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Your Phone Can Be Snooped On Using Its Gyroscope

macklin01 Re:The paper says... (96 comments)

It would be neat, however, to see gyroscope inputs added to regular audio inputs to improve speech-to-text. This seems to be a nice proof of concept for that.

about 3 months ago
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Ask Slashdot: How Often Should You Change Jobs?

macklin01 Missing part of the summary (282 comments)

It's not just that people can "write their own tickets", but that promotions and raises seem to happen much more at time of hire than after good performance. Work on that and there might be a lot less churn ..

about 5 months ago
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Unintended Consequences For Traffic Safety Feature

macklin01 Re:Not for deaf/hard of hearing... (579 comments)

I've encountered these, and I'm told they're pretty loud.

I'm a fairly young guy (37 yo) with perfect hearing below about 1500 Hz, and almost zero hearing above 2000 Hz. To me, these loud clicks are tough to hear unless close up.

I run into the same problem with high-pitched fire alarms (most of them), the "you left your headlights on" beep, seat belt beeps, kitchen timers, the little beep on my FasTrak transponder, etc.

This is probably a widespread problem--we tend to lose hearing in the higher frequencies first. The solution isn't to use annoying high pitches and make them louder; the solution is to use broader frequencies or use lower pitches that more people can hear.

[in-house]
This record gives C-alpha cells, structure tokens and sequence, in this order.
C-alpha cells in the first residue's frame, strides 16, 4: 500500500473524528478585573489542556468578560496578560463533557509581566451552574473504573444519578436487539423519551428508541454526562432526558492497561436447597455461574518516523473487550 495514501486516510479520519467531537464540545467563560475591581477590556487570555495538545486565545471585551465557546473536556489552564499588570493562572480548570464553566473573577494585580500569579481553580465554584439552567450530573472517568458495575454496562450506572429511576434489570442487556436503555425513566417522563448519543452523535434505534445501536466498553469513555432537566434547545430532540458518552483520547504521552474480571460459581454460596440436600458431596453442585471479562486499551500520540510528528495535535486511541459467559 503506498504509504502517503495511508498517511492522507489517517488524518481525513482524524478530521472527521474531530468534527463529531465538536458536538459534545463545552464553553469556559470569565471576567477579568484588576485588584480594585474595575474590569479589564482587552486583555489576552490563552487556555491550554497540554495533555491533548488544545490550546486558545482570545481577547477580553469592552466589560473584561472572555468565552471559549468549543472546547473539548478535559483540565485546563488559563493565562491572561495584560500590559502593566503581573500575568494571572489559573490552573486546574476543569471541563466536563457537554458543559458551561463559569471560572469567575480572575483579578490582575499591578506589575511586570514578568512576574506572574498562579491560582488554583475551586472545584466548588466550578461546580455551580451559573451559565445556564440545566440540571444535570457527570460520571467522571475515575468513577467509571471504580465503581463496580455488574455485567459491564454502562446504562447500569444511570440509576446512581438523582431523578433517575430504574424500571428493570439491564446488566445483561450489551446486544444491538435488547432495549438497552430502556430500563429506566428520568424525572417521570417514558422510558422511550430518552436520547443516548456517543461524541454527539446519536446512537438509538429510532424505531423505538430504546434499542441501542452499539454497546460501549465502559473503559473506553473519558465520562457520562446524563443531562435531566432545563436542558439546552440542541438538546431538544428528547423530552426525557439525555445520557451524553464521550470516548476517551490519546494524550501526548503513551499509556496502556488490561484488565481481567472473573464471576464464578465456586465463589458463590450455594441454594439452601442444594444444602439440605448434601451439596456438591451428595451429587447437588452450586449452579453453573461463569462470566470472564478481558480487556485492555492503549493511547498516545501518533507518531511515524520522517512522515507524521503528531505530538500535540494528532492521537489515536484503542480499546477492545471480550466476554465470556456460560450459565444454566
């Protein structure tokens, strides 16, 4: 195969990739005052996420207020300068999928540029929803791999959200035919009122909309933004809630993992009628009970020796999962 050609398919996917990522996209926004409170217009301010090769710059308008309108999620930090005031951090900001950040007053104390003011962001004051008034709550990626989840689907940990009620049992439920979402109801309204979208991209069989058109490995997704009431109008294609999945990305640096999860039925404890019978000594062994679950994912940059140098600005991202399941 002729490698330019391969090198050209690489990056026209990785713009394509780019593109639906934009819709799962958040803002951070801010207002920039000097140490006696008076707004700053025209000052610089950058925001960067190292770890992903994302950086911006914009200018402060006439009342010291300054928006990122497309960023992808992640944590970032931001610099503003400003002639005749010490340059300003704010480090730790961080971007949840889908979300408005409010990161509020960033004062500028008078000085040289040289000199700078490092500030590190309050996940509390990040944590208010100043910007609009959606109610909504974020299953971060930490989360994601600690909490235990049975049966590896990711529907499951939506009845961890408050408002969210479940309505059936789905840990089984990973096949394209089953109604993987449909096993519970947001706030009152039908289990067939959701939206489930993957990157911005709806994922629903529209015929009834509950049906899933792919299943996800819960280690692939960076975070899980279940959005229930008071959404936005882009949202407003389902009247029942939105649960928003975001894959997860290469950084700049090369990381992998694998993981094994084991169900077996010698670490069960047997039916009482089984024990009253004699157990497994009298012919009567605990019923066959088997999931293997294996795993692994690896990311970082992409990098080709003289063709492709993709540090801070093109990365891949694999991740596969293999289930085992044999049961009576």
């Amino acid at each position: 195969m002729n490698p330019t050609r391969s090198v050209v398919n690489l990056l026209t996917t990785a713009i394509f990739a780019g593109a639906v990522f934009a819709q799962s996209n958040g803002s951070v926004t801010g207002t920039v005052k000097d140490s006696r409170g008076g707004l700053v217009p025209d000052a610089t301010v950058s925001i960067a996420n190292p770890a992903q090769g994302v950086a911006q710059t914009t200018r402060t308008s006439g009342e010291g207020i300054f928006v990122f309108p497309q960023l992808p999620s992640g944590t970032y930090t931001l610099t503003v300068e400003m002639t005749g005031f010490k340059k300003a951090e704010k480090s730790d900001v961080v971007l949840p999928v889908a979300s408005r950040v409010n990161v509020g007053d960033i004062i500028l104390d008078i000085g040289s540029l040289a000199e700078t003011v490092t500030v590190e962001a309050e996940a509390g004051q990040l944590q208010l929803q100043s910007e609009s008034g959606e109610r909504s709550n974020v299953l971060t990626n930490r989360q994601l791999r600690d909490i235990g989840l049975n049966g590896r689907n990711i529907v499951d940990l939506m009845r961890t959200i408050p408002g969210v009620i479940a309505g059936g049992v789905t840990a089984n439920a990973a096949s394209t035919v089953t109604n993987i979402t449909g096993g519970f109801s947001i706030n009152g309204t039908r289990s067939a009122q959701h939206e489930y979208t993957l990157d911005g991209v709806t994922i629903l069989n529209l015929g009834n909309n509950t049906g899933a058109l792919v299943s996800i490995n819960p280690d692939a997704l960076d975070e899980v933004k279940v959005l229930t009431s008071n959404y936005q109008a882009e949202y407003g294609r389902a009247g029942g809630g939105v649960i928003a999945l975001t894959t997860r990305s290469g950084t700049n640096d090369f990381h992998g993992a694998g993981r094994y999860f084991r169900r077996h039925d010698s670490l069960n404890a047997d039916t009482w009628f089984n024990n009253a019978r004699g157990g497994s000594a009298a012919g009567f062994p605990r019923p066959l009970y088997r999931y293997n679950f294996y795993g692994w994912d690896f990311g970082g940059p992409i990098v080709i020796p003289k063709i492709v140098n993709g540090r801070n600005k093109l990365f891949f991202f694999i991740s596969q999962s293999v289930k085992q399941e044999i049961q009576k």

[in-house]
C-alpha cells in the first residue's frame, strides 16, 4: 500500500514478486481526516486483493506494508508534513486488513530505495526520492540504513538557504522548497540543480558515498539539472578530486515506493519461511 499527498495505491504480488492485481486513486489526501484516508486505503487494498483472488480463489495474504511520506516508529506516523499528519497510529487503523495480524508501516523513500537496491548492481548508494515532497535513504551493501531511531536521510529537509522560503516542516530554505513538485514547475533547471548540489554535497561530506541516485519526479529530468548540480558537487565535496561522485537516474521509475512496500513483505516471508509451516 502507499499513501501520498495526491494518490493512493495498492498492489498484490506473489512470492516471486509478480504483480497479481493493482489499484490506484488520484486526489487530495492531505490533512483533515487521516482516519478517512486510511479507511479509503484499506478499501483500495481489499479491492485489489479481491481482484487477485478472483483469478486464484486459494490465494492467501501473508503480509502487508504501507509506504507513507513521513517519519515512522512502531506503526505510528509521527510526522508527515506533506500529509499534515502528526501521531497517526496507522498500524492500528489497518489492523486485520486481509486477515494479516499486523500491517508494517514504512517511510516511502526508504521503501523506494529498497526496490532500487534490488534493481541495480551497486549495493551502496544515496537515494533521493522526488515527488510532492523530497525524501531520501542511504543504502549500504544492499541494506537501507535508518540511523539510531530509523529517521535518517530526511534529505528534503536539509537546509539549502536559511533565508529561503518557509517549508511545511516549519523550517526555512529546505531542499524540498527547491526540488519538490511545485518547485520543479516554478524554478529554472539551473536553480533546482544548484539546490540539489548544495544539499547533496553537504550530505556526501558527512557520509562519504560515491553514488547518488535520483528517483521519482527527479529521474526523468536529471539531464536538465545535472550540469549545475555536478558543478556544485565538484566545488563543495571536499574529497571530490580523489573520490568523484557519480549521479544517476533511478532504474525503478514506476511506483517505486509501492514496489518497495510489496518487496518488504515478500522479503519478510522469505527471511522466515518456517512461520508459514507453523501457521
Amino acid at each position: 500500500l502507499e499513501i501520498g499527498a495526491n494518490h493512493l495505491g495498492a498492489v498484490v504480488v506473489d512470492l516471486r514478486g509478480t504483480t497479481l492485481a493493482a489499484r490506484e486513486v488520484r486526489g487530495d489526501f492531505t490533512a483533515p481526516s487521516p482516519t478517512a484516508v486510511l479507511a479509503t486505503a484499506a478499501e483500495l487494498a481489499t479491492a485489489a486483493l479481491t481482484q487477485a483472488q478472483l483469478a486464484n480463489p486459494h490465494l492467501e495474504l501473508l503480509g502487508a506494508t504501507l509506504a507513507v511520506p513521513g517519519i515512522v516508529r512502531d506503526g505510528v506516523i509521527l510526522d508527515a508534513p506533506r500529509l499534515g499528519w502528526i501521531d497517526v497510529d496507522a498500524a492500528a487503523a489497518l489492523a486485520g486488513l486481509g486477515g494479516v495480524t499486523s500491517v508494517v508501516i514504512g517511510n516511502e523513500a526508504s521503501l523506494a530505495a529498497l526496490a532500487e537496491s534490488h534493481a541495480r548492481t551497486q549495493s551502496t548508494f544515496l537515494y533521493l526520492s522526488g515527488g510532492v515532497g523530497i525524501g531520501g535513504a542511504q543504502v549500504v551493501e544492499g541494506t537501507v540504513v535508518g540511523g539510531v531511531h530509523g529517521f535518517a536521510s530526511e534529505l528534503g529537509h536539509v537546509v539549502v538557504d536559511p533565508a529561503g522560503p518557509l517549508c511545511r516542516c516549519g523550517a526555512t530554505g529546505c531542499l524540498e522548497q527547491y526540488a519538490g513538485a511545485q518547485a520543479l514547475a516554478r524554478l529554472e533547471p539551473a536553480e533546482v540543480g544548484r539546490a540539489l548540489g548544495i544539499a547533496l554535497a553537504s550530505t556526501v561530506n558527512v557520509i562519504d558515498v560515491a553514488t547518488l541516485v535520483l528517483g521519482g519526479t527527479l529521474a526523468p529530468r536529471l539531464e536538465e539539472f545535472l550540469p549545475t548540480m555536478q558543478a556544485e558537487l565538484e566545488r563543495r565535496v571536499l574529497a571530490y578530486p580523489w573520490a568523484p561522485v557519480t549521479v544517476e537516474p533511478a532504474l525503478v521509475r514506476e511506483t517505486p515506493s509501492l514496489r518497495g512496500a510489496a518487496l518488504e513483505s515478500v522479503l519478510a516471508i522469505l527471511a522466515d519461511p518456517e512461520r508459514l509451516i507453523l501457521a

Please keep this in mind when you're considering using a little chirpy piezoelectric in your next circuit project ...

about 5 months ago
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545-Person Programming War Declares a Winner

macklin01 Re:Interdisciplinary crossover (57 comments)

BTW, that's a very cool paper! Have you considered using these techniques towards image processing, segmentation, etc.?

about 5 months ago
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Strange New World Discovered: The "Mega Earth"

macklin01 17 more massive = mega earth? (147 comments)

Shouldn't this be 1.7 decaearths?

Since the sun is about 333 kiloearths in mass, wouldn't a megaearth be about 3 solar masses? :-)

about 6 months ago
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Ultrasound Technique Provides a New Radiation Free Way To Visualize Tumors

macklin01 Re:'Radiation Free' (35 comments)

I suspect the real story here is likely finding a good target (SFRP2), more so than the microbubbles. Finding a specific enough target always seems to be the limiting factor in immunotherapy, nanoparticle-based drug delivery, GNP-based radiothermal therapy, etc.

Now if they could find a good target for more cancers (I definitely agree on breast as a good target--elastography ultrasound is already a big topic of interest there), it could have a nice impact on treatment options. Since you can't really image too frequently by MRI, CT, etc. due to exposure limits, you can't do high-frequency watchful waiting, which biases clinicians and patients towards intervention when they detect something.